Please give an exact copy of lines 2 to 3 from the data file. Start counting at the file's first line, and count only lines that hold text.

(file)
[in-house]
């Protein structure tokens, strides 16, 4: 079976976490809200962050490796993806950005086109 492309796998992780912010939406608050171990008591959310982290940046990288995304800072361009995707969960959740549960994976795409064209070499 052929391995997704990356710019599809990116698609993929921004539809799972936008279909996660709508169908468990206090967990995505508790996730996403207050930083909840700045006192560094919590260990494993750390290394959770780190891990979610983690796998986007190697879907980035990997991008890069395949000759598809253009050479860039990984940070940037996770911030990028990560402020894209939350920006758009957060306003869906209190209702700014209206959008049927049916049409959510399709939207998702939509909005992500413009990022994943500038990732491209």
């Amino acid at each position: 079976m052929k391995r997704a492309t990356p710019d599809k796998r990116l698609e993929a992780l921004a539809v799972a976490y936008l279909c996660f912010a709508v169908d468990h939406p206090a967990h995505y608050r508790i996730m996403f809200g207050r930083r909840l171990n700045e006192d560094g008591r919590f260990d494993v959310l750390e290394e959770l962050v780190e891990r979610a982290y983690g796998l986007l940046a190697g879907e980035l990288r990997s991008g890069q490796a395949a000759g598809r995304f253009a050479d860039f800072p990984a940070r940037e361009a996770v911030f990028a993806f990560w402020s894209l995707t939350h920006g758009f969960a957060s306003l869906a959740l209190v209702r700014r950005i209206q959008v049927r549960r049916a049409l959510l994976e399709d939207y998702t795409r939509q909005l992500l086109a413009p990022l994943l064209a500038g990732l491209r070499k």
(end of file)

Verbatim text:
């Protein structure tokens, strides 16, 4: 079976976490809200962050490796993806950005086109 492309796998992780912010939406608050171990008591959310982290940046990288995304800072361009995707969960959740549960994976795409064209070499 052929391995997704990356710019599809990116698609993929921004539809799972936008279909996660709508169908468990206090967990995505508790996730996403207050930083909840700045006192560094919590260990494993750390290394959770780190891990979610983690796998986007190697879907980035990997991008890069395949000759598809253009050479860039990984940070940037996770911030990028990560402020894209939350920006758009957060306003869906209190209702700014209206959008049927049916049409959510399709939207998702939509909005992500413009990022994943500038990732491209």
């Amino acid at each position: 079976m052929k391995r997704a492309t990356p710019d599809k796998r990116l698609e993929a992780l921004a539809v799972a976490y936008l279909c996660f912010a709508v169908d468990h939406p206090a967990h995505y608050r508790i996730m996403f809200g207050r930083r909840l171990n700045e006192d560094g008591r919590f260990d494993v959310l750390e290394e959770l962050v780190e891990r979610a982290y983690g796998l986007l940046a190697g879907e980035l990288r990997s991008g890069q490796a395949a000759g598809r995304f253009a050479d860039f800072p990984a940070r940037e361009a996770v911030f990028a993806f990560w402020s894209l995707t939350h920006g758009f969960a957060s306003l869906a959740l209190v209702r700014r950005i209206q959008v049927r549960r049916a049409l959510l994976e399709d939207y998702t795409r939509q909005l992500l086109a413009p990022l994943l064209a500038g990732l491209r070499k």